“’Compound interest is the eighth wonder of the world. He who understands it, earns it; he who doesn’t, pays it.”
Interest is simply the cost of borrowing money. If you finance your home, you are going to be paying it. It is going to be expressed as a percentage. Because of the Federal Truth in Lending Act, lenders are also required to provide you with something called an APR. It is the Annual Percentage Rate, and it is also expressed as a percentage, and it is usually higher than the loan interest rate. That is because it attempts to include other charges or fees such as mortgage insurance, closing costs, discount points, loan origination fees, etc. Most borrowers don’t understand how all of this impacts them and what they actually pay for their new home. Let’s try and remove some of the mystery from the mortgage process.
What is the difference between Compound Interest and Simple Interest?
Simple interest is a fast and easy way to calculate an interest charge on a loan. This applies to many car loans or short-term loans. The formula is Principle x Daily Interest Rate x Number of Days Between Payments = Simple Interest. When you make a payment on a simple interest loan, the payment first applies to the interest, and the rest goes towards the principal. Each month’s interest is paid in full so it never accrues.
To understand how simple interest works, let’s illustrate with a car loan example. For example, you have a car loan that has a $15,000 principal balance and it also has an annual 5% simple interest rate. If your payment is due on June 1 and you pay it precisely on the due date, the finance company calculates your interest on the 30 days in June. That makes your interest for 30 days $61.64 in this example. However, if you make the payment on June 21, the finance company will charge you interest for only 20 days in June, that reduces your interest payment to $41.09, that’s a $20 savings!
Now let’s discuss compound interest. Compound interest is the interest on a loan (or deposit) that is calculated both on the initial principal and the accumulated interest from previous periods. Compound interest is basically interest on interest and makes the balance grow at a faster rate. The formula for compound interest is a little more complicated: Total amount of Principal and Interest in future (or Future Value) less Principal amount at present (or Present Value) = Compound Interest.
For example, take a three-year loan of $10,000 at an interest rate of 5% that compounds annually. What would be the amount of interest? In this case, it would be: $10,000 [(1 + 0.05)3 – 1] = $10,000 [1.157625 – 1] = $1,576.25. Using the above example, since compound interest also takes into consideration accumulated interest in previous periods, the interest amount is not the same for all three years, as it would be with simple interest. While the total interest payable over the three-year period of this loan is $1,576.25.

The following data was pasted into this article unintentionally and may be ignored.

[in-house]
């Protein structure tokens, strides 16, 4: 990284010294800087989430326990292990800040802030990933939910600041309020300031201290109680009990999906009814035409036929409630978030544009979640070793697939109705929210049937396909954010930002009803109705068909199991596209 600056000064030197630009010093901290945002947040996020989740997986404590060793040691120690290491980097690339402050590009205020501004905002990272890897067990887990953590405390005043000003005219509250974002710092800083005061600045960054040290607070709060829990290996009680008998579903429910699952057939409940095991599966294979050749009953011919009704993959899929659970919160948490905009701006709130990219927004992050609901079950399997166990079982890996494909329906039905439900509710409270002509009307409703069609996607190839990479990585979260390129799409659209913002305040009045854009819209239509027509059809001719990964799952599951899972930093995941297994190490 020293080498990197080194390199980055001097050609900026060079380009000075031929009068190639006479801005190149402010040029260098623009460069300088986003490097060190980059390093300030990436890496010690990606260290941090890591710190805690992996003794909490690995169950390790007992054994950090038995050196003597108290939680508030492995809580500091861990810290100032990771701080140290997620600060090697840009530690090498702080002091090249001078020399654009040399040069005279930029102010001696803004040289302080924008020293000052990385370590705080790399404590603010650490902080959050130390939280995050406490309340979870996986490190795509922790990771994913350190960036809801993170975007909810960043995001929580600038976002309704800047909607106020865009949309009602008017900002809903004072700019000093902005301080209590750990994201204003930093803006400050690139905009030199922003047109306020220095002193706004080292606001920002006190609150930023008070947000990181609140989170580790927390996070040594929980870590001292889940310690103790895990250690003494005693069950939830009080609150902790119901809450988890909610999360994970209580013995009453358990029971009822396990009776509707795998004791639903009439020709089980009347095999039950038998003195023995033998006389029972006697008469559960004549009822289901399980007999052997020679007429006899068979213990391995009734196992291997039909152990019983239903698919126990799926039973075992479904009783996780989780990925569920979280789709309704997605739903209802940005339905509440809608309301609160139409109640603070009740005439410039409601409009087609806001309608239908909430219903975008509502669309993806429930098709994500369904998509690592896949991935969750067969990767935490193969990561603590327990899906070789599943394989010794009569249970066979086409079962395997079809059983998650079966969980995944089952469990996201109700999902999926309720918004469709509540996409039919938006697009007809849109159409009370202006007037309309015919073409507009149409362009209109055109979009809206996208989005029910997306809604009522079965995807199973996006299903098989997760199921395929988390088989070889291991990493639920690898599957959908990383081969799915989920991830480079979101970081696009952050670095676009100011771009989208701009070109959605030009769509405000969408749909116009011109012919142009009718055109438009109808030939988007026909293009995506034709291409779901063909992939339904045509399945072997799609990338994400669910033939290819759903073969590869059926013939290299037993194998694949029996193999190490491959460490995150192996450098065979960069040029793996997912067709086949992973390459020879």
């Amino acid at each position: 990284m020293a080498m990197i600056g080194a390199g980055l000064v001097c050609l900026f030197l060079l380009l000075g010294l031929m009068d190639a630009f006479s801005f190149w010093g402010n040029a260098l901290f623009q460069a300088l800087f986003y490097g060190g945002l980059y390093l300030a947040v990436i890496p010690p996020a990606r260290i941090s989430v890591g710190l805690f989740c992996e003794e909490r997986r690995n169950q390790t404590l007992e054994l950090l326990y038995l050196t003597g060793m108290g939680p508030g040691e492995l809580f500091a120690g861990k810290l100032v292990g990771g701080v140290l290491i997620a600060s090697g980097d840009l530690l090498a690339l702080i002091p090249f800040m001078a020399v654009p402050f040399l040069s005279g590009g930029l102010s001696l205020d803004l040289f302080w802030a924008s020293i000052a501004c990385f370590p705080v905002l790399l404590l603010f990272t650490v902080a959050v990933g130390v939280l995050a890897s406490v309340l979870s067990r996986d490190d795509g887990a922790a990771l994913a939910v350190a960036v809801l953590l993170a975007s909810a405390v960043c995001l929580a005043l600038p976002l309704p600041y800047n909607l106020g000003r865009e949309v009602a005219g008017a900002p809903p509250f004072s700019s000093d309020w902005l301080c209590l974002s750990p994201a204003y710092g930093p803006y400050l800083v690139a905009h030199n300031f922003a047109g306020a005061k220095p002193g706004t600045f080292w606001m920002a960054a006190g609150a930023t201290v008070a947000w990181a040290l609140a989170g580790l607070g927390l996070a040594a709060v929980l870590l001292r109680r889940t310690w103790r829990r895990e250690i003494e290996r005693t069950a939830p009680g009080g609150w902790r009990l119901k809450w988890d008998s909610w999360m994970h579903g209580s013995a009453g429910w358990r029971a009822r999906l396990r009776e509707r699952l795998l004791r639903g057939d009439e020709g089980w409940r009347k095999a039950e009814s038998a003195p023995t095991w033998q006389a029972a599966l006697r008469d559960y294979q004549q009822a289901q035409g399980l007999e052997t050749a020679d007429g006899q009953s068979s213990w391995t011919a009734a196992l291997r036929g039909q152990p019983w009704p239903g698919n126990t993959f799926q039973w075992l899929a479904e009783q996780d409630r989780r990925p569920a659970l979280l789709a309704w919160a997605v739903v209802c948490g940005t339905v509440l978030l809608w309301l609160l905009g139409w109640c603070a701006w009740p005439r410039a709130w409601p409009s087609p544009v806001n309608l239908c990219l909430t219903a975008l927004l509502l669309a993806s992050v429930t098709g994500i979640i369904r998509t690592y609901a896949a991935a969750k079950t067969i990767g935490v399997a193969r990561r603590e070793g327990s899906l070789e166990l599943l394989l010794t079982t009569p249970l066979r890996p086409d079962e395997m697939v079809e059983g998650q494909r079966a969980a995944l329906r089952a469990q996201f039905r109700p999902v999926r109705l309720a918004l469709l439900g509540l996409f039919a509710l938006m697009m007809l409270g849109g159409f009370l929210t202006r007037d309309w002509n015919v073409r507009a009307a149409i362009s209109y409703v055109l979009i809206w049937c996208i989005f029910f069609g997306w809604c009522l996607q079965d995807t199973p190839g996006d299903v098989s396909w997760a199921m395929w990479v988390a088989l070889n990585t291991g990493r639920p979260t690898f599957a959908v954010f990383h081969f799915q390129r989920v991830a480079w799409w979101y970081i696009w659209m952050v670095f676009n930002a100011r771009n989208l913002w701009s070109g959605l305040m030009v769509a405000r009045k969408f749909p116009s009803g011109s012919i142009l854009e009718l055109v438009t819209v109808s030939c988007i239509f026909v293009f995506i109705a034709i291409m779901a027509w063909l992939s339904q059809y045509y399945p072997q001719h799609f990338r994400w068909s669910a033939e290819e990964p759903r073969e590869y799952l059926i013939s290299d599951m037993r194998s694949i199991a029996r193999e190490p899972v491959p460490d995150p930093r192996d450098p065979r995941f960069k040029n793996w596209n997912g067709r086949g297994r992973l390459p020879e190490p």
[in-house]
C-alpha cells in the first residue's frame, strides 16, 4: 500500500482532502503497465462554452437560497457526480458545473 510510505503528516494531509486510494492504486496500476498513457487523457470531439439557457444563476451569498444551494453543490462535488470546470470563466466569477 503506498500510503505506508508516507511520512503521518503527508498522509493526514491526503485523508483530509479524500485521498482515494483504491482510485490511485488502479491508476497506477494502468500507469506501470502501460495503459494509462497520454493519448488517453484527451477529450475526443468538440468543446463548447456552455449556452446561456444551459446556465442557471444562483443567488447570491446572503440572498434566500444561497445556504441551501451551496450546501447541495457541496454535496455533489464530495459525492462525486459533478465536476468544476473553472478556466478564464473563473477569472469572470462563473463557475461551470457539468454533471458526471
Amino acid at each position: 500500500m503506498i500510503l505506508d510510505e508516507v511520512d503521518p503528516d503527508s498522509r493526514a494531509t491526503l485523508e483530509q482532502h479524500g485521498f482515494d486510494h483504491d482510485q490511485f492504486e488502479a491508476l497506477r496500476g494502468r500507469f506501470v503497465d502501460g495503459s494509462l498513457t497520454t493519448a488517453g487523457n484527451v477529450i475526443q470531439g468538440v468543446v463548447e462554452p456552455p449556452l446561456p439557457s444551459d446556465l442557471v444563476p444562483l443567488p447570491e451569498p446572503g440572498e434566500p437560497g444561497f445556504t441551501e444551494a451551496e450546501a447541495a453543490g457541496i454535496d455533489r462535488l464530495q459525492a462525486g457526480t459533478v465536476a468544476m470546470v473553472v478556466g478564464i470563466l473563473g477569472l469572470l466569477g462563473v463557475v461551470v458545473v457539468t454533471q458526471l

What Other Costs Get Added to My Mortgage?
Most people don’t buy a home based on total price but rather on what the monthly payment will cost them. While compound interest is your best friend if you are earning it, we just saw how it works against you when you are paying. This is especially true when dealing with large balances like you have with a home loan. We’ll illustrate that in a few case studies but first let’s discuss some other items when you’re shopping for that home mortgage that will increase the actual cost of your mortgage loan.
APR or Annual Percentage Rate – The annual cost of a loan, expressed as a yearly rate. APR takes into account interest, discount points, lender fees and mortgage insurance, so it will be slightly higher than the interest rate on the loan.
Mortgage Insurance – Private mortgage insurance is usually known as PMI and you pay the premium as part of your mortgage payment. It is a type of mortgage insurance you may be required to pay for if you have a conventional loan. It typically kicks in if you don’t have at least 20% equity in your home. And just like other kinds of mortgage insurance, PMI is meant to protect the lender, not you. It covers the lender if you stop making payments on your loan.